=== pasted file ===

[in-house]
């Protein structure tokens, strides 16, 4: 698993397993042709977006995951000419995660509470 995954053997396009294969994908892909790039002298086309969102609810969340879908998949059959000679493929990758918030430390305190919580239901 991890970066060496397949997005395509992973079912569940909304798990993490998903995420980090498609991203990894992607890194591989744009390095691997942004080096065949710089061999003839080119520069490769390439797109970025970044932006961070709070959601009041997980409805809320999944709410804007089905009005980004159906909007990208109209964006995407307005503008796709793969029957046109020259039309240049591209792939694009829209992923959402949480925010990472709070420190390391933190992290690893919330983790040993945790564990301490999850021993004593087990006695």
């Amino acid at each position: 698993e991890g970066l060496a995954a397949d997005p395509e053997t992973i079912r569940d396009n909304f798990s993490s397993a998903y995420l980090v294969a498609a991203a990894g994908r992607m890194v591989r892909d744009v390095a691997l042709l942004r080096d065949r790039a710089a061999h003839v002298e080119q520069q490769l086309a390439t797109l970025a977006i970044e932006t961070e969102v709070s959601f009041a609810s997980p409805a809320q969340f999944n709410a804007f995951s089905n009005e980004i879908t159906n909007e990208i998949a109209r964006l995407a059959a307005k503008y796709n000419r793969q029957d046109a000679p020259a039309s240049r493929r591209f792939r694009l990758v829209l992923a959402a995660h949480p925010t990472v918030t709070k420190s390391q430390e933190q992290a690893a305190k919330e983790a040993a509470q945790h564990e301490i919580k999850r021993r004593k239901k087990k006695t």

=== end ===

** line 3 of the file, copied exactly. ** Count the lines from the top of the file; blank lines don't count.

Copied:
């Amino acid at each position: 698993e991890g970066l060496a995954a397949d997005p395509e053997t992973i079912r569940d396009n909304f798990s993490s397993a998903y995420l980090v294969a498609a991203a990894g994908r992607m890194v591989r892909d744009v390095a691997l042709l942004r080096d065949r790039a710089a061999h003839v002298e080119q520069q490769l086309a390439t797109l970025a977006i970044e932006t961070e969102v709070s959601f009041a609810s997980p409805a809320q969340f999944n709410a804007f995951s089905n009005e980004i879908t159906n909007e990208i998949a109209r964006l995407a059959a307005k503008y796709n000419r793969q029957d046109a000679p020259a039309s240049r493929r591209f792939r694009l990758v829209l992923a959402a995660h949480p925010t990472v918030t709070k420190s390391q430390e933190q992290a690893a305190k919330e983790a040993a509470q945790h564990e301490i919580k999850r021993r004593k239901k087990k006695t």